The fact that 98% of people are theists is evidence against atheism. I'm perfectly happy to admit this. I think there is other, stronger evidence for atheism, but the contrarian heuristic definitely argues for belief in God.

Similarly, believing that cryonics is a good investment is obviously contrarian. AGI is harder to say; most people probably haven't thought about it.

It seems like the question you're really trying to answer is "what is a good prior belief for things I am not an expert on?"

(I'm sorry about arguing over terminology, which is usually stupid, but this case seems egregious to me).

Comment by jpaulson on A defense of Senexism (Deathism) · 2014-02-16T19:09:20.243Z · LW · GW

Most of your post is not arguments against curing death.

People being risk-averse has nothing to do with anti-aging research and everything to do with individuals not wanting to die...which has always been true (and becomes more true as life expectancy rises and the "average life" becomes more valuable). The same is true for "we should risk more lives for science".

I agree that people adapt OK to death, but I think you're poking a strawman; the reason death is bad is because it kills you, not because it makes your friends sad.

I think "death increases diversity" is a good argument. On the other hand, most people who present that argument are thrilled that life expectancy has increased to ~70 from ~30 in ancient history. Why stop at 70?

Comment by jpaulson on A defense of Senexism (Deathism) · 2014-02-16T19:01:13.233Z · LW · GW

The problem of "old people will be close-minded and it will be harder for new ideas to gain a foothold" seems pretty inherent in abolishing death, and not just an implementation detail we can work around.

Comment by jpaulson on How can I spend money to improve my life? · 2014-02-04T08:24:55.687Z · LW · GW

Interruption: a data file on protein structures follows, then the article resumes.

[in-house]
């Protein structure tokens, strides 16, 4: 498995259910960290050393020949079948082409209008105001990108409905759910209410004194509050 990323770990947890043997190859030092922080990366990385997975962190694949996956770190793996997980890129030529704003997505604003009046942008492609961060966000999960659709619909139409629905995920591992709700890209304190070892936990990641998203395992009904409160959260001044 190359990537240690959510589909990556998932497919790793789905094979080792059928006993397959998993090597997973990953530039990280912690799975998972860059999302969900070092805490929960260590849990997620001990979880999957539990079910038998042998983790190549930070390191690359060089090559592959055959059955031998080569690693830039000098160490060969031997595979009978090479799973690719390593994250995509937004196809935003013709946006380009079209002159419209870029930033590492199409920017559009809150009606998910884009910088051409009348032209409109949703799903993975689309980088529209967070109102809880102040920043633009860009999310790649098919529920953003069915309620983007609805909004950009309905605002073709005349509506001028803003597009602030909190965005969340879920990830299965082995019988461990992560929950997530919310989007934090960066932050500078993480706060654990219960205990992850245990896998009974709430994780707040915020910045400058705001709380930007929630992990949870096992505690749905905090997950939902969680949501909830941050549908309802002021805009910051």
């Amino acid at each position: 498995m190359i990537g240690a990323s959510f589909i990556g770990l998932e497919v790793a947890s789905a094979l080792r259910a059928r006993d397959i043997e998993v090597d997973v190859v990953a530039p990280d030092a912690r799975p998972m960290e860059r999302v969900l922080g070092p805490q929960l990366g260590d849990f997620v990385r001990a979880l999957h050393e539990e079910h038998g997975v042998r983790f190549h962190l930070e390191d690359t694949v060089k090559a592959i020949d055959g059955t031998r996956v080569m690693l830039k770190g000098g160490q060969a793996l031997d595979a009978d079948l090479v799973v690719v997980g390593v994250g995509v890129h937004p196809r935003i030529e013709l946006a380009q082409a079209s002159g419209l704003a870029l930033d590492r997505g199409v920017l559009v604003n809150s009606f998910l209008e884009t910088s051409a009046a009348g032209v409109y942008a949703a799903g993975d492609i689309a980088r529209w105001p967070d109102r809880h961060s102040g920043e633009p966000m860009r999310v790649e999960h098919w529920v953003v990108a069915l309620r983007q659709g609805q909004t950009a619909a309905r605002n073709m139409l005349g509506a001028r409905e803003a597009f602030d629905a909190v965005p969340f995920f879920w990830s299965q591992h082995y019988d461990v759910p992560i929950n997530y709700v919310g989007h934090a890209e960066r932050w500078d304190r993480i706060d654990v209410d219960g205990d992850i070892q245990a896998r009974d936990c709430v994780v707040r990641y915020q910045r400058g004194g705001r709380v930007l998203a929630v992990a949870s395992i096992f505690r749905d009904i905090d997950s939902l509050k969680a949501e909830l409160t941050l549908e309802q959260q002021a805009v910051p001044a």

Yeah, this is a priority for me. My plan is to stick my money in a few mutual funds and forget about it for 40 years. Hopefully the economy will grow in that time :)

Comment by jpaulson on How can I spend money to improve my life? · 2014-02-03T05:14:07.146Z · LW · GW

OK, I believe there is conflicting research. There usually is. And as usual, I don't know what to make of it, except that the preponderance of search hits supports $75k as satisficing. shrug

Comment by jpaulson on How can I spend money to improve my life? · 2014-02-03T04:46:26.694Z · LW · GW

I think I saw that on LessWrong quite recently. That study is trying to refute the claim that income satisficing happens at ~$20k (and is mostly focused on countries rather than individuals). $20k << $75k.

Comment by jpaulson on How can I spend money to improve my life? · 2014-02-03T04:16:44.267Z · LW · GW

I was pretty into magic in high school but haven't played at all since, so thanks for that bit of nostalgia :)

I just discovered Hearthstone this weekend (simplified clone of magic by Blizzard), which is pretty good (and online, and free).

Comment by jpaulson on How can I spend money to improve my life? · 2014-02-03T04:13:46.550Z · LW · GW

Do you have ideas for durable goods? My apartment has a laundry machine, and I can't think of a piece of furniture I would want.